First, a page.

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Bridging the Genre Gulf,
This review is from: Stories (Hardcover)
It begins with blood. Roddy Doyle's "Blood," to be sure: a slick and sickening twist of a tale about a man who develops an inexplicable, irresistible hunger for the red stuff. "He grew up in Dracula's city. He'd walked past Bram Stoker's house every day on his way to school. But it had meant nothing to him," until one night his wife is cooking up a steak and he realises he wants it not medium-rare, not blue, but raw. He plays the eejit when she laughs his urge off; privately, his compulsion threatens to spirals out of control. He self-diagnoses anemia, imagines himself a neck fetish, but the forbidden truth of this fabulous farce is disarmingly simple: he just wants to drink blood. To next door's henhouse, then.
Stories begins with such a barnstormer of a short that you'll have bought into this once-in-a-lifetime anthology's only real conceit before you can think twice about it - and why would you? Do you hate fun? In a publicity video released a short while before this book, co-editor Neil Gaiman asserted that there's no definitive right way to read a collection of short stories; be it front to back, back to front, selectively according to length or author, any which way will do. One thing is for certain, though: Roddy Doyle's contribution is the perfect one with which to begin Stories: All-New Tales. Clever, funny and mysterious, it brings genre and general fiction together, addressing, if not quite answering the underlying question which Gaiman states in his brief introduction was the only real requirement for inclusion in this anthology: "And then what happened?"
It's a question you'll find yourself asking of this star-studded collection of short stories page after page. Roddy Doyle gives way to Joyce Carol Oates, whose chilling repetition of "but not one. Two" haunts "Fossil-Figures", a chilling, circular tale of twins born other to one another reminiscent of The Omen. Oates hands the reins to Joanne Harris, whose Jigs and Reels demonstrated her prowess with short-form narrative, and "Wildfire in Manhattan," a whimsical, if slightly overwrought tale of spiteful old deities, brings nothing to mind more than Gaiman's own American Gods.
Speaking of whom, I suspect a great many will come to Stories for that gentleman's novelette alone, and "The Truth is a Cave in the Black Mountains" does not disappoint. Gaiman introduces us to a man, short, secretive and never named, who seeks "a certain cave on the Misty Isle" where it is rumoured a deathly spectre awaits to grant his heart's desire, and a guide to take him to it. He comes upon Calum MacInnes in "a house that sat like a square of white sky against the green of the grass," and after some bargaining, they venture forth into the ethereal landscape together. Having spent some time in the region himself, Gaiman does the highlands and islands justice, his exposition just florid enough to evoke their timeless attraction, yet retaining that essential component of such stories as this: an ever-present sense of mystery, of the unknown and the unknowable. Gaiman obscures much from the outset, yet his obfuscation never intrudes on the narrative, nor does it seem at all calculated - until an icy breath of revelation in the last act gives chilling context to all that has come before. "The Truth is a Cave in the Black Mountains" is a tale to be read and re-read immediately, so delicate is its construction, its climax so surprising and satisfying.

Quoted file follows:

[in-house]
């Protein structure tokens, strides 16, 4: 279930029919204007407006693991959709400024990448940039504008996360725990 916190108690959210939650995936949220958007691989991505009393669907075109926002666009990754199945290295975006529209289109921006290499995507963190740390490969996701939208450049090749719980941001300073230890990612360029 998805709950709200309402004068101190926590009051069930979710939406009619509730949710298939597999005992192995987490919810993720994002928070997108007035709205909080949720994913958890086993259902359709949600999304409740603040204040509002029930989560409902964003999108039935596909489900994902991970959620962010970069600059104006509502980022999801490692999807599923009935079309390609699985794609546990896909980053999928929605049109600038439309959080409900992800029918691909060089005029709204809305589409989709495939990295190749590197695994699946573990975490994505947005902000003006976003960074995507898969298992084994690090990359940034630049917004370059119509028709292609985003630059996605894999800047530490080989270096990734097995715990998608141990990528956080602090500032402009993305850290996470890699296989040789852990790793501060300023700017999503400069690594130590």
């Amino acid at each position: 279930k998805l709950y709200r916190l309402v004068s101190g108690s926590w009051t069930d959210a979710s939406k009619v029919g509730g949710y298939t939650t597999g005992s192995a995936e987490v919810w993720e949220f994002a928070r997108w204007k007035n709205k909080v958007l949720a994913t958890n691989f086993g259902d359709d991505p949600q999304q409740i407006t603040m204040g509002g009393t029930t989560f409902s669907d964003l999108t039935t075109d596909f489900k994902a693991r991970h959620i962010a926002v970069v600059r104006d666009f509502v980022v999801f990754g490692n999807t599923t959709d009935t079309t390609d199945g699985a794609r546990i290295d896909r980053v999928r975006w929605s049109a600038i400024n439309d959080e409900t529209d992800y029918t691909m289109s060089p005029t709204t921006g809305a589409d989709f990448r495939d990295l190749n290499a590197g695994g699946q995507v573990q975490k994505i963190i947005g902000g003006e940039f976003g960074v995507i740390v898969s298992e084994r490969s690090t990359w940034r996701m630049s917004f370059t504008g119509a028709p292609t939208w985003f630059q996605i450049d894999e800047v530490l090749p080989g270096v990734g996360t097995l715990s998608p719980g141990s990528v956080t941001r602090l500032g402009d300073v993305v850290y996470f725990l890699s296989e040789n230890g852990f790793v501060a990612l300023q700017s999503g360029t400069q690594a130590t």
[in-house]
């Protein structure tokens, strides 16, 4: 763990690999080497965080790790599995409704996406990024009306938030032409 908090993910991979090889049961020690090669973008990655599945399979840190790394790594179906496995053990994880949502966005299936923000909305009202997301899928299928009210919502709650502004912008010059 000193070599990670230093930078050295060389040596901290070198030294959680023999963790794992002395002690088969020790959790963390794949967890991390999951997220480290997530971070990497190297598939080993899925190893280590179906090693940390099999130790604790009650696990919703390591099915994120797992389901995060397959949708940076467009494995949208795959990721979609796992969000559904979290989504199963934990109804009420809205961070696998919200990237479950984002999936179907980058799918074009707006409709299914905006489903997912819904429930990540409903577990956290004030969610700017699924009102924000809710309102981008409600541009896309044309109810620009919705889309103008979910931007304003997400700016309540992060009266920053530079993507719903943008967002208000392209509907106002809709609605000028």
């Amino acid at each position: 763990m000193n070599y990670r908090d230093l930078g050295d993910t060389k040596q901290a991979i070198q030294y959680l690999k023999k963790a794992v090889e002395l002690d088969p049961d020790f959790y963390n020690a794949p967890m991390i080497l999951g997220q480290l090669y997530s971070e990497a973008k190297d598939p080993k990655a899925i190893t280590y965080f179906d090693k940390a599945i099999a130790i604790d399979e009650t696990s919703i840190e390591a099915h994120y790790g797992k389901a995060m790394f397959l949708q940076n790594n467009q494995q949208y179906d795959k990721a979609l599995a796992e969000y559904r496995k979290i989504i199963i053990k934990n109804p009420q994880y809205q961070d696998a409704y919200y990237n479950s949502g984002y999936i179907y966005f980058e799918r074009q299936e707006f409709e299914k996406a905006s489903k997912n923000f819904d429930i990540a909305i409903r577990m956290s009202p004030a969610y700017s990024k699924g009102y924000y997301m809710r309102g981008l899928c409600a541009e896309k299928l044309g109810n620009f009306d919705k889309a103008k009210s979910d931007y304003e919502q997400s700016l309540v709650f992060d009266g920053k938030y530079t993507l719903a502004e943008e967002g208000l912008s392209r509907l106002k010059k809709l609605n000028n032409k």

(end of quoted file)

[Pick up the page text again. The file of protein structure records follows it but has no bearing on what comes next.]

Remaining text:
A sumptuous anthology already, I'm sure you'll agree, and we're only four of twenty-seven stories in. Don't go thinking that's all the big hitters, either: there's Michael Marshall Smith and Joe R. Lansdale to go, Richard Adams and Jodi Picoult, not to mention Peter Straub, Chuck Palahniuk, Diana Wynne Jones, Gene Wolfe, Michael Moorcock, Joe Hill and Gaiman's co-editor in arms, "master anthologist" Al Sarrantonio. And it wouldn't do to give short shrift to those other authors whose tales are wedged between the more household names: there isn't a dud in this bunch. Some, perhaps, work better than others, but everyone brings their A-game to the table.
Be they unknown to you or your favourite writers, the names soon begin to blur from one narrative through to the next, and it is then, as it should be, the stories that shine through. An assassin discusses whether he's been naughty or nice with his intended target; a high-school bully suffers for his sadism thanks to an accidental knife; birds nest in an interplanetary traveler out on a spacewalk; a woman becomes obsessed with a body that no-one believes will be found; a cruel sister communicates her intent to return to the land of the living; after centuries in the shadows, the macabre Cult of the Nose is finally exposed. Stories bridges the gap between genres effortlessly, going from SF to horror to historical fiction with nary a break for you to catch your breath.
There is no right or wrong way to read Stories, as Neil Gaiman says. I hopscotched through from short fiction to long, from one known quantity to another, mysterious to me. But read it you absolutely must. You won't read a more remarkable anthology than this all year. Come to that, it's not likely you'll come across a collection as thorough-bred, as impressive, surprising and impassioned as Stories in the next decade. If all were right with the world, there would be a copy of this astonishing collection on every bookshelf. Young or old, genre or general fiction fan, these tales will stay with you through the night and beyond. Storiesis truly an anthology for the ages.